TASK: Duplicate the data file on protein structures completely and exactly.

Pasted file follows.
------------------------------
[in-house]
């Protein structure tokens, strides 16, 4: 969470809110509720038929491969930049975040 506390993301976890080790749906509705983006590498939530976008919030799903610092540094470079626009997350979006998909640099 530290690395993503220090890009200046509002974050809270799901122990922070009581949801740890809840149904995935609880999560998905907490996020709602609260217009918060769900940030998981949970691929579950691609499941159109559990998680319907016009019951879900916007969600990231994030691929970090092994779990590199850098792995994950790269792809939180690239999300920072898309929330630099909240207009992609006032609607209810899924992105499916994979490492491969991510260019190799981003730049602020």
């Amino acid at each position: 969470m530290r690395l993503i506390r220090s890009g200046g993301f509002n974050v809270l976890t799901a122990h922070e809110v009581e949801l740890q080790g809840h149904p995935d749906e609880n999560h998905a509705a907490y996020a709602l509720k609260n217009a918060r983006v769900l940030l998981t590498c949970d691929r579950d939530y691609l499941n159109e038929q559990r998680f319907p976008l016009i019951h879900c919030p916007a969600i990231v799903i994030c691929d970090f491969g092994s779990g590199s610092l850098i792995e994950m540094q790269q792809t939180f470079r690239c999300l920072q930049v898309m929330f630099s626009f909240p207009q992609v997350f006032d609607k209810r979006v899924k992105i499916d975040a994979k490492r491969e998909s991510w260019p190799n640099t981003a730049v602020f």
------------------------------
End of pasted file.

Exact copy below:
[in-house]
């Protein structure tokens, strides 16, 4: 969470809110509720038929491969930049975040 506390993301976890080790749906509705983006590498939530976008919030799903610092540094470079626009997350979006998909640099 530290690395993503220090890009200046509002974050809270799901122990922070009581949801740890809840149904995935609880999560998905907490996020709602609260217009918060769900940030998981949970691929579950691609499941159109559990998680319907016009019951879900916007969600990231994030691929970090092994779990590199850098792995994950790269792809939180690239999300920072898309929330630099909240207009992609006032609607209810899924992105499916994979490492491969991510260019190799981003730049602020």
């Amino acid at each position: 969470m530290r690395l993503i506390r220090s890009g200046g993301f509002n974050v809270l976890t799901a122990h922070e809110v009581e949801l740890q080790g809840h149904p995935d749906e609880n999560h998905a509705a907490y996020a709602l509720k609260n217009a918060r983006v769900l940030l998981t590498c949970d691929r579950d939530y691609l499941n159109e038929q559990r998680f319907p976008l016009i019951h879900c919030p916007a969600i990231v799903i994030c691929d970090f491969g092994s779990g590199s610092l850098i792995e994950m540094q790269q792809t939180f470079r690239c999300l920072q930049v898309m929330f630099s626009f909240p207009q992609v997350f006032d609607k209810r979006v899924k992105i499916d975040a994979k490492r491969e998909s991510w260019p190799n640099t981003a730049v602020f």